Repeat any lie enough times and it gains validity, momentum, yes, believability, of course. Something can be valid and not believed. Our media manages to get most people on board with programmatic behavior and thinking in a way the Nazis would have loved to have achieved; that is, the way the media manages both its advertising and its propaganda–and America id rife with propaganda. If anyone gets enough people repeating a lie, it will gain believability faster than if you alone continued to repeat the lie, which of course also gives some validity to the lie, at least from the point of view of how advertising or propaganda works successfully. Revisionism ad nauseum is what we have in the academy, lies and more lies repeated not only about facts from the past which would always need reexamination–and in fact were reexamined throughout successive stages of historiography–but the idea that there is no Truth at all, or that there are no absolute values, or even minor ‘t’ truths is something that has had a profound on our theory of knowledge, of what is knowable.

Of course, what we now have is a new brand of the will to power, and those who go along are carried by the force of the new Truth as power, or by arithmetic, the addition of dollars or of people as popularity. This is the magic additive power that makes mediocrity a success, and transforms ethics into accounting, The rich getting richer is the first and last in our social ethics, espoused by President Obama as he convinced us we had to save the rich to save ourselves. Something like this happened on the Titanic when steerage was told there were no lifeboats for them, and that they should wait patiently to drown in the icy Atlantic waters, comfortable in knowing that societies betters were going to be saved. (Long live the British, and of course this is a prime example of white privilege at work–wait! No. It was a power elite managing the lives and deaths of white Irish in steerage. A Titanic today in the American scheme of things would drown white and black poor and save the white and black rich.)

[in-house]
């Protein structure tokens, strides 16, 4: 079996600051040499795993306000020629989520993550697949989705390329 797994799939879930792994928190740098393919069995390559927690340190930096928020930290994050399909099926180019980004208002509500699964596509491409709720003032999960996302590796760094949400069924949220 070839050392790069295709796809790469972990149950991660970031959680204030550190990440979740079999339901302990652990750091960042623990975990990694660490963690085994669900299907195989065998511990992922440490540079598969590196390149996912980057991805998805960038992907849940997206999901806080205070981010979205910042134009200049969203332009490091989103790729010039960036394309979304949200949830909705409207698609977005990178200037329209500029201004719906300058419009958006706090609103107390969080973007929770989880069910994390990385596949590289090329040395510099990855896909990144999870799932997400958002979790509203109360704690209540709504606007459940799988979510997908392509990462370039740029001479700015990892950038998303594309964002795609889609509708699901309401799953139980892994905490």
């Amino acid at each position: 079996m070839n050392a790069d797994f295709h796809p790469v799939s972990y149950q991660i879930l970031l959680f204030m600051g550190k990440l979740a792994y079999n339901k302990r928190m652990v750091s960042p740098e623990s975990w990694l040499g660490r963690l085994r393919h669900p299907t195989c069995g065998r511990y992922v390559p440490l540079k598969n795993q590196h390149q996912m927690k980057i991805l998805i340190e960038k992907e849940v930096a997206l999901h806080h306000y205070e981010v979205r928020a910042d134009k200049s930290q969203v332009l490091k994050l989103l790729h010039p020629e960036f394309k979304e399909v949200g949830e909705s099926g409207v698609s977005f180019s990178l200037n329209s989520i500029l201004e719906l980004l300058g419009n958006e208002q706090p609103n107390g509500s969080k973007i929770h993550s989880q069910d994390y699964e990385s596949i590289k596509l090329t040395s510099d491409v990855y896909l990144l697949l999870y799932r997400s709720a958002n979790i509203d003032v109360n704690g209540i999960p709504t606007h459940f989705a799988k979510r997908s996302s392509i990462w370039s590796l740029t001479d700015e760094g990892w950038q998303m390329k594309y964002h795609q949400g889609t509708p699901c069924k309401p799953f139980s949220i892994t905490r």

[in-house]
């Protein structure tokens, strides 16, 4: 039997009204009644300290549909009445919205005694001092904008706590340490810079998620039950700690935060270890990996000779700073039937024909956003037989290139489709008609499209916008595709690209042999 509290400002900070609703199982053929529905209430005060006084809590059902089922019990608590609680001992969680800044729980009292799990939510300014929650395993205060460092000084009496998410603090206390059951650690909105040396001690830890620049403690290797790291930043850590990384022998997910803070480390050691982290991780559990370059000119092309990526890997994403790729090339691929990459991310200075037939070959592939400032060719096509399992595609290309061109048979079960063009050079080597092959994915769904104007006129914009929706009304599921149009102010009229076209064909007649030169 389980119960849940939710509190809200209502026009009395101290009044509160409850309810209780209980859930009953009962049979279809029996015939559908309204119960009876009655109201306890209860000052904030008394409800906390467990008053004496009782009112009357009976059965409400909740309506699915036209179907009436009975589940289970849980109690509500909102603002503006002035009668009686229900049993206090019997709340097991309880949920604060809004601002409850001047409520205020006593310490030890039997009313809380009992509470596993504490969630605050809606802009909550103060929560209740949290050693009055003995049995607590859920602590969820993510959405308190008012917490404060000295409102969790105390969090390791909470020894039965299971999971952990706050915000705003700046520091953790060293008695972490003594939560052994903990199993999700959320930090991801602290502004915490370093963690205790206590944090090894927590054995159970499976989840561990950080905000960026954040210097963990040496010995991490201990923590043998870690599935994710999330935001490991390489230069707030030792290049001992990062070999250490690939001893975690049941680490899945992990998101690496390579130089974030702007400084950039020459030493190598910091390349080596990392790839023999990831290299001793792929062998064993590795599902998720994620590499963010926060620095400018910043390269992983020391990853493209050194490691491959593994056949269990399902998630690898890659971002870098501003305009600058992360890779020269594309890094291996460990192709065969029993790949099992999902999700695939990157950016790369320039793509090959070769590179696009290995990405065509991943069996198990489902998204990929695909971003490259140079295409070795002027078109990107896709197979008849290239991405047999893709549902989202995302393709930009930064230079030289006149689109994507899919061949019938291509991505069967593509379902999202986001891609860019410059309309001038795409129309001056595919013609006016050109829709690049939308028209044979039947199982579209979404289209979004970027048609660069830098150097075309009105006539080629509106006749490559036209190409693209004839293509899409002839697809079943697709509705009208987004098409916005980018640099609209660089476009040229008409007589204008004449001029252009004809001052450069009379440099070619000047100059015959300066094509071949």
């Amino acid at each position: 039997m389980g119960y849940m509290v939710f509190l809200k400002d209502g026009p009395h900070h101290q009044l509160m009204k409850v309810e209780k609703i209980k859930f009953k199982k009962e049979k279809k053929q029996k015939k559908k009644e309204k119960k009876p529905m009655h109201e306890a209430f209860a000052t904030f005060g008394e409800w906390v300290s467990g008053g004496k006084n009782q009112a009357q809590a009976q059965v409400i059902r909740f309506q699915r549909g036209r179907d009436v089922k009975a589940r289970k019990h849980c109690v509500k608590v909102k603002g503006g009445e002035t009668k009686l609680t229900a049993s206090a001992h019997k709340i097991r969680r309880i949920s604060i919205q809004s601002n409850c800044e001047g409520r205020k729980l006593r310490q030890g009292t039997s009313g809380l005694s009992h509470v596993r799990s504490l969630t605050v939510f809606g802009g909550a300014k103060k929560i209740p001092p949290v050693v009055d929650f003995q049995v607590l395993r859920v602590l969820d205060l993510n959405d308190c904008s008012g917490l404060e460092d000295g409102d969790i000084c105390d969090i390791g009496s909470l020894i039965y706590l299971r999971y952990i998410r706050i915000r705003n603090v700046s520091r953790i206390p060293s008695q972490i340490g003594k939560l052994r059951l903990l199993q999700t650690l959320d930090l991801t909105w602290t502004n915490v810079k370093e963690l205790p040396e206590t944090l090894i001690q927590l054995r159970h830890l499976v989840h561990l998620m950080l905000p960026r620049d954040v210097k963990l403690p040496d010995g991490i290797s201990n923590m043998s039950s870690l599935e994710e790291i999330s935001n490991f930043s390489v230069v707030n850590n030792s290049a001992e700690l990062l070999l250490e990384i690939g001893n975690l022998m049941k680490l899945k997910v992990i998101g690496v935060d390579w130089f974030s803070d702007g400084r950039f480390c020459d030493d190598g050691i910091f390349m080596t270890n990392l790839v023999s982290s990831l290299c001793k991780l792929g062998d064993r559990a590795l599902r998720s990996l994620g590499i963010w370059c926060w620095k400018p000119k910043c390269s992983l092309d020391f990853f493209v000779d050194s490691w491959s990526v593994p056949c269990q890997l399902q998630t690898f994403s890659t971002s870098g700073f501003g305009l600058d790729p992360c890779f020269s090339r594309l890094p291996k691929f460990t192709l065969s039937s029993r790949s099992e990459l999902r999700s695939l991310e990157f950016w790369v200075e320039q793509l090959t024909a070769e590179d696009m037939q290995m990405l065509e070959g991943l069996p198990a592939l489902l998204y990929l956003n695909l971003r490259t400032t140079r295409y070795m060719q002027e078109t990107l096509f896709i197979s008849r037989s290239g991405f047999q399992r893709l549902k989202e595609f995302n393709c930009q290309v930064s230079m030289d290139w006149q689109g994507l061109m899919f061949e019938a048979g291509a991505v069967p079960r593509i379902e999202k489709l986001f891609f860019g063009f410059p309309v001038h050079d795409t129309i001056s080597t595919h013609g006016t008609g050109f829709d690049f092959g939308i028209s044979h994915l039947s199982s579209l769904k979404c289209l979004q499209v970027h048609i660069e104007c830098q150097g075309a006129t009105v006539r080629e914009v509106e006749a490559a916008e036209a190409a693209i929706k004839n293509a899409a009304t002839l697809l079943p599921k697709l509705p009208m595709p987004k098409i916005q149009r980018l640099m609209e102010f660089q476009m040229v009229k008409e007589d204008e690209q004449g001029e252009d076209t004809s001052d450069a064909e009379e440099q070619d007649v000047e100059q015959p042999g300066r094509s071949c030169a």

Social media help reinforce this idea of additive truths amounting to something–or, as has been apparent for sometime, at least over the last quarter century, Truth itself, if ever we see or feel the residue of this upper case Truth, is a matter of a special addition, the kind of facts and figures that get managed by our media or our State Department or Presidents or Governors or Mayors in America–all of these side effects of the bottom line of everything being the bottom line. Could America’s Book of Life be the ledger? Perhaps it will become The Good Book, the only book, keeping accounts is not what history is, but the business of business and how business is managed and recorded has affected what we do with history, to history, for history. Facts, facts and more facts, added, subtracted, kept in lists of facts like numbers entered in a ledger to keep accounts of one’s money, all about accounts payable and receivable–this is all we have of history, facts and dates without articulation, without argument because we believe that facts speak for themselves, that the pursuit and the keeping of facts is an asceticism to be maintained–it will cleanse us. All of us have become Mr Gradgrind.